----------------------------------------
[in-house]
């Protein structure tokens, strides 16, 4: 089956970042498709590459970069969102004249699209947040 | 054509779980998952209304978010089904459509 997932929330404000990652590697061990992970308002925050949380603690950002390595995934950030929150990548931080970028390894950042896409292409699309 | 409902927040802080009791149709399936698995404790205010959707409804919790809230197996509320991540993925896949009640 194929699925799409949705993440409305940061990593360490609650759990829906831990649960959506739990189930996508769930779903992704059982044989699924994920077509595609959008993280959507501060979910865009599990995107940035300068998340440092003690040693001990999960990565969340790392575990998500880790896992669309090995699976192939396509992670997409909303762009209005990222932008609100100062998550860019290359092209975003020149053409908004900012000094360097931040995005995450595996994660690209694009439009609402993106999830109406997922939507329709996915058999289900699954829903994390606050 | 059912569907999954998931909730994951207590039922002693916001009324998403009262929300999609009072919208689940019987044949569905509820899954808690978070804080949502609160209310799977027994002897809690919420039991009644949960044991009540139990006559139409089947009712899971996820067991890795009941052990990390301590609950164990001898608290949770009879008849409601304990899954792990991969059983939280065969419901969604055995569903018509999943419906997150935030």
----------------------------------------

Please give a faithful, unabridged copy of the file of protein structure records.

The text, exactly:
[in-house]
């Protein structure tokens, strides 16, 4: 089956970042498709590459970069969102004249699209947040 | 054509779980998952209304978010089904459509 997932929330404000990652590697061990992970308002925050949380603690950002390595995934950030929150990548931080970028390894950042896409292409699309 | 409902927040802080009791149709399936698995404790205010959707409804919790809230197996509320991540993925896949009640 194929699925799409949705993440409305940061990593360490609650759990829906831990649960959506739990189930996508769930779903992704059982044989699924994920077509595609959008993280959507501060979910865009599990995107940035300068998340440092003690040693001990999960990565969340790392575990998500880790896992669309090995699976192939396509992670997409909303762009209005990222932008609100100062998550860019290359092209975003020149053409908004900012000094360097931040995005995450595996994660690209694009439009609402993106999830109406997922939507329709996915058999289900699954829903994390606050 | 059912569907999954998931909730994951207590039922002693916001009324998403009262929300999609009072919208689940019987044949569905509820899954808690978070804080949502609160209310799977027994002897809690919420039991009644949960044991009540139990006559139409089947009712899971996820067991890795009941052990990390301590609950164990001898608290949770009879008849409601304990899954792990991969059983939280065969419901969604055995569903018509999943419906997150935030």